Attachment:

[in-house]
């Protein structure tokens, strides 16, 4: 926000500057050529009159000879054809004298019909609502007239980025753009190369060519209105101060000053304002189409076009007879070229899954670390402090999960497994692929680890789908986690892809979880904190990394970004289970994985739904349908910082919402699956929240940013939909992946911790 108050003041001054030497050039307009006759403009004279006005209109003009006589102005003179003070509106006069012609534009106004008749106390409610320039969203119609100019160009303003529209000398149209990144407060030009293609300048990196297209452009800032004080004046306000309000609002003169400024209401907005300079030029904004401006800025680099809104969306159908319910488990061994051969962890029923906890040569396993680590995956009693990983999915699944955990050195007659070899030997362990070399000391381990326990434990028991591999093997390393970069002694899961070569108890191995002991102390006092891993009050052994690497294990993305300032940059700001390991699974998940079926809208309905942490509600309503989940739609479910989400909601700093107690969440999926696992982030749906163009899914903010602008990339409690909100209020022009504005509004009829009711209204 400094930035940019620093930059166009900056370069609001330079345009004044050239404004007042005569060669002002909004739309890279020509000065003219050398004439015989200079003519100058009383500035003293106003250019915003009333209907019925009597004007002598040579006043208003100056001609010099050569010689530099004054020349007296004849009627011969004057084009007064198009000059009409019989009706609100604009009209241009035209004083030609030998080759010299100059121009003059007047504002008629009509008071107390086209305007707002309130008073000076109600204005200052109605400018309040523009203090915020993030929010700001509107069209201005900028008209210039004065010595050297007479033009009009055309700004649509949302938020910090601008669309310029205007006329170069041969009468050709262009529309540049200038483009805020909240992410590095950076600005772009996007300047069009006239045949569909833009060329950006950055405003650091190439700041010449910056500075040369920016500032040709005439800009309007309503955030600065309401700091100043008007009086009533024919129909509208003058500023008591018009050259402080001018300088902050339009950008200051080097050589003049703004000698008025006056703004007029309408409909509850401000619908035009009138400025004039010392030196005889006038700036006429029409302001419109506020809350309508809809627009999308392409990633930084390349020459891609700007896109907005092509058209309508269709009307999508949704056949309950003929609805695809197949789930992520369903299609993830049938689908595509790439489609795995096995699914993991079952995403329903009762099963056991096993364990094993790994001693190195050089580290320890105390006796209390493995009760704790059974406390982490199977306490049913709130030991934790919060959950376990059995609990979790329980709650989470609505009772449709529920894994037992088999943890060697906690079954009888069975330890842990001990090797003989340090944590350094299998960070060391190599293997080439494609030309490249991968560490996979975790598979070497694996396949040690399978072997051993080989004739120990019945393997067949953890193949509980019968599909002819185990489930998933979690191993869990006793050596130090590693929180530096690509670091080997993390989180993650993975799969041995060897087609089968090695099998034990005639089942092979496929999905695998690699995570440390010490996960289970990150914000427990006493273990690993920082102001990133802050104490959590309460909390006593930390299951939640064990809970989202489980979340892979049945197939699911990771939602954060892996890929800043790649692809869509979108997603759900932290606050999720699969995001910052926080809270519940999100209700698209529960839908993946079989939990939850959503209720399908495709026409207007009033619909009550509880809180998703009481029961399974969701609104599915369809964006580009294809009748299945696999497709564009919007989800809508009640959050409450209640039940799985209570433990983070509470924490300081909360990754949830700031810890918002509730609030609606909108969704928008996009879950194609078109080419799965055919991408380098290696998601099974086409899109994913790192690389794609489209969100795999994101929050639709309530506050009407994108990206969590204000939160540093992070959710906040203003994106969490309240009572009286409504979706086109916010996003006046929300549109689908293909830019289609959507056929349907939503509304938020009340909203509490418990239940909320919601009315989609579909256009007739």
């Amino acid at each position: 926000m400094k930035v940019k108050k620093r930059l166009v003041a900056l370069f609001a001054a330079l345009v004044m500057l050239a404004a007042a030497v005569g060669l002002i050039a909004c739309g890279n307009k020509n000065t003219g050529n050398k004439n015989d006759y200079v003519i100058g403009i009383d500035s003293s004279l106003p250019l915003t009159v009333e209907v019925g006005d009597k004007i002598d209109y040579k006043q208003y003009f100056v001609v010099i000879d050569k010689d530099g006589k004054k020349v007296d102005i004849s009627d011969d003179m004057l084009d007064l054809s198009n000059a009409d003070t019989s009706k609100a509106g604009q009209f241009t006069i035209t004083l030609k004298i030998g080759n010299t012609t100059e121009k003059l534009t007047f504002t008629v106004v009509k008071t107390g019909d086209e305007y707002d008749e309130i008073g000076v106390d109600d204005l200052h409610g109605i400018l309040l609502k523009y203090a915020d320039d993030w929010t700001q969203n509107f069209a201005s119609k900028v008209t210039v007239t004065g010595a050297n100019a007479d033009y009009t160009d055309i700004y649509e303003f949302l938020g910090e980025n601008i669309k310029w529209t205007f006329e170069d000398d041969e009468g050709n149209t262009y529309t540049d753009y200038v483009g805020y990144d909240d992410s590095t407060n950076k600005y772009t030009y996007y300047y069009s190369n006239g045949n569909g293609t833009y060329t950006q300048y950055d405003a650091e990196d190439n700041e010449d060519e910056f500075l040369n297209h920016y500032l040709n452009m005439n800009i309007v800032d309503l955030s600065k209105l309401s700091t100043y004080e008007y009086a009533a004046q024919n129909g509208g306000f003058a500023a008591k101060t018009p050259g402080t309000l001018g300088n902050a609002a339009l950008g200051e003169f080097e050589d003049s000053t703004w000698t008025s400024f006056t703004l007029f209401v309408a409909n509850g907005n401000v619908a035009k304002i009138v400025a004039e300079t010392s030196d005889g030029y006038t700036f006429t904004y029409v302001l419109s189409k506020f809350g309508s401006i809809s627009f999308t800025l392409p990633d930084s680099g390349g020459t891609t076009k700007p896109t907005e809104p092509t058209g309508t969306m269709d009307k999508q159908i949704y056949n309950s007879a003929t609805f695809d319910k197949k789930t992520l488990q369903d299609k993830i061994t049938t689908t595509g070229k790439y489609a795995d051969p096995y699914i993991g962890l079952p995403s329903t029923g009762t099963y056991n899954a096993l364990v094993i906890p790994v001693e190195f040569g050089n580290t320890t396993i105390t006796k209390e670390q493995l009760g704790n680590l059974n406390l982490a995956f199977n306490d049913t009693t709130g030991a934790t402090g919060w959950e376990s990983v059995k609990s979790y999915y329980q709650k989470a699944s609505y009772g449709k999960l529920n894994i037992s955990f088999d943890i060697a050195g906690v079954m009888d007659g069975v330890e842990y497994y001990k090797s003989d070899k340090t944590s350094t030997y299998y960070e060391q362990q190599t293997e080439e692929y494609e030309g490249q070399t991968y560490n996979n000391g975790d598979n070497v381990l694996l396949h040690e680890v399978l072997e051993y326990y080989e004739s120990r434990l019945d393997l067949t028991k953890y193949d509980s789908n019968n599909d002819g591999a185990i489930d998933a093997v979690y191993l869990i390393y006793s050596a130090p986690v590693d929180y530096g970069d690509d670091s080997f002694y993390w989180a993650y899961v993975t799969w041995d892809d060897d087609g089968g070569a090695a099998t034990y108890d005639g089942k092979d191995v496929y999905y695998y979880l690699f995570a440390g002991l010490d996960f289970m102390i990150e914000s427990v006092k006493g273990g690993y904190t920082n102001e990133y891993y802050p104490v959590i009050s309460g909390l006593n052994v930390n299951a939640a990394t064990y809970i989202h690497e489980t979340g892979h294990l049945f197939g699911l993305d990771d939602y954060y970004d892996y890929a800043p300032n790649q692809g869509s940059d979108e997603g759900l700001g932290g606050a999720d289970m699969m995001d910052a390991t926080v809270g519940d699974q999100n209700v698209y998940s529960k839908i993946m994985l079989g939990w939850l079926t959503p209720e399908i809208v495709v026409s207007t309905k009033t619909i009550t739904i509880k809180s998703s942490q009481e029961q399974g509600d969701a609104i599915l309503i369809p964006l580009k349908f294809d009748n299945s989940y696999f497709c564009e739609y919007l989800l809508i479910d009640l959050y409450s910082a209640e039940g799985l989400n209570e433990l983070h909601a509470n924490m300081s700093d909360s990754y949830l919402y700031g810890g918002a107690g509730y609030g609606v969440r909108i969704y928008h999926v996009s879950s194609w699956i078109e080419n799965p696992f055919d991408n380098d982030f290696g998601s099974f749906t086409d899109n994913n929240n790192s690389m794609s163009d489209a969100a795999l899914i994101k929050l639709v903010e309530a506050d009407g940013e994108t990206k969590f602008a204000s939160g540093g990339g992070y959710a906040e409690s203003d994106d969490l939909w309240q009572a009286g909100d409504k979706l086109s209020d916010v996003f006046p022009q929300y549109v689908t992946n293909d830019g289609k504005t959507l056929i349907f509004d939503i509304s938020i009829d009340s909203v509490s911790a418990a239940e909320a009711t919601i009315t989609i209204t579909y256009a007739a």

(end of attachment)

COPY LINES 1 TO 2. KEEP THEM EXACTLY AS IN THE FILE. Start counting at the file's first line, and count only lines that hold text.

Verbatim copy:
[in-house]
């Protein structure tokens, strides 16, 4: 926000500057050529009159000879054809004298019909609502007239980025753009190369060519209105101060000053304002189409076009007879070229899954670390402090999960497994692929680890789908986690892809979880904190990394970004289970994985739904349908910082919402699956929240940013939909992946911790 108050003041001054030497050039307009006759403009004279006005209109003009006589102005003179003070509106006069012609534009106004008749106390409610320039969203119609100019160009303003529209000398149209990144407060030009293609300048990196297209452009800032004080004046306000309000609002003169400024209401907005300079030029904004401006800025680099809104969306159908319910488990061994051969962890029923906890040569396993680590995956009693990983999915699944955990050195007659070899030997362990070399000391381990326990434990028991591999093997390393970069002694899961070569108890191995002991102390006092891993009050052994690497294990993305300032940059700001390991699974998940079926809208309905942490509600309503989940739609479910989400909601700093107690969440999926696992982030749906163009899914903010602008990339409690909100209020022009504005509004009829009711209204 400094930035940019620093930059166009900056370069609001330079345009004044050239404004007042005569060669002002909004739309890279020509000065003219050398004439015989200079003519100058009383500035003293106003250019915003009333209907019925009597004007002598040579006043208003100056001609010099050569010689530099004054020349007296004849009627011969004057084009007064198009000059009409019989009706609100604009009209241009035209004083030609030998080759010299100059121009003059007047504002008629009509008071107390086209305007707002309130008073000076109600204005200052109605400018309040523009203090915020993030929010700001509107069209201005900028008209210039004065010595050297007479033009009009055309700004649509949302938020910090601008669309310029205007006329170069041969009468050709262009529309540049200038483009805020909240992410590095950076600005772009996007300047069009006239045949569909833009060329950006950055405003650091190439700041010449910056500075040369920016500032040709005439800009309007309503955030600065309401700091100043008007009086009533024919129909509208003058500023008591018009050259402080001018300088902050339009950008200051080097050589003049703004000698008025006056703004007029309408409909509850401000619908035009009138400025004039010392030196005889006038700036006429029409302001419109506020809350309508809809627009999308392409990633930084390349020459891609700007896109907005092509058209309508269709009307999508949704056949309950003929609805695809197949789930992520369903299609993830049938689908595509790439489609795995096995699914993991079952995403329903009762099963056991096993364990094993790994001693190195050089580290320890105390006796209390493995009760704790059974406390982490199977306490049913709130030991934790919060959950376990059995609990979790329980709650989470609505009772449709529920894994037992088999943890060697906690079954009888069975330890842990001990090797003989340090944590350094299998960070060391190599293997080439494609030309490249991968560490996979975790598979070497694996396949040690399978072997051993080989004739120990019945393997067949953890193949509980019968599909002819185990489930998933979690191993869990006793050596130090590693929180530096690509670091080997993390989180993650993975799969041995060897087609089968090695099998034990005639089942092979496929999905695998690699995570440390010490996960289970990150914000427990006493273990690993920082102001990133802050104490959590309460909390006593930390299951939640064990809970989202489980979340892979049945197939699911990771939602954060892996890929800043790649692809869509979108997603759900932290606050999720699969995001910052926080809270519940999100209700698209529960839908993946079989939990939850959503209720399908495709026409207007009033619909009550509880809180998703009481029961399974969701609104599915369809964006580009294809009748299945696999497709564009919007989800809508009640959050409450209640039940799985209570433990983070509470924490300081909360990754949830700031810890918002509730609030609606909108969704928008996009879950194609078109080419799965055919991408380098290696998601099974086409899109994913790192690389794609489209969100795999994101929050639709309530506050009407994108990206969590204000939160540093992070959710906040203003994106969490309240009572009286409504979706086109916010996003006046929300549109689908293909830019289609959507056929349907939503509304938020009340909203509490418990239940909320919601009315989609579909256009007739």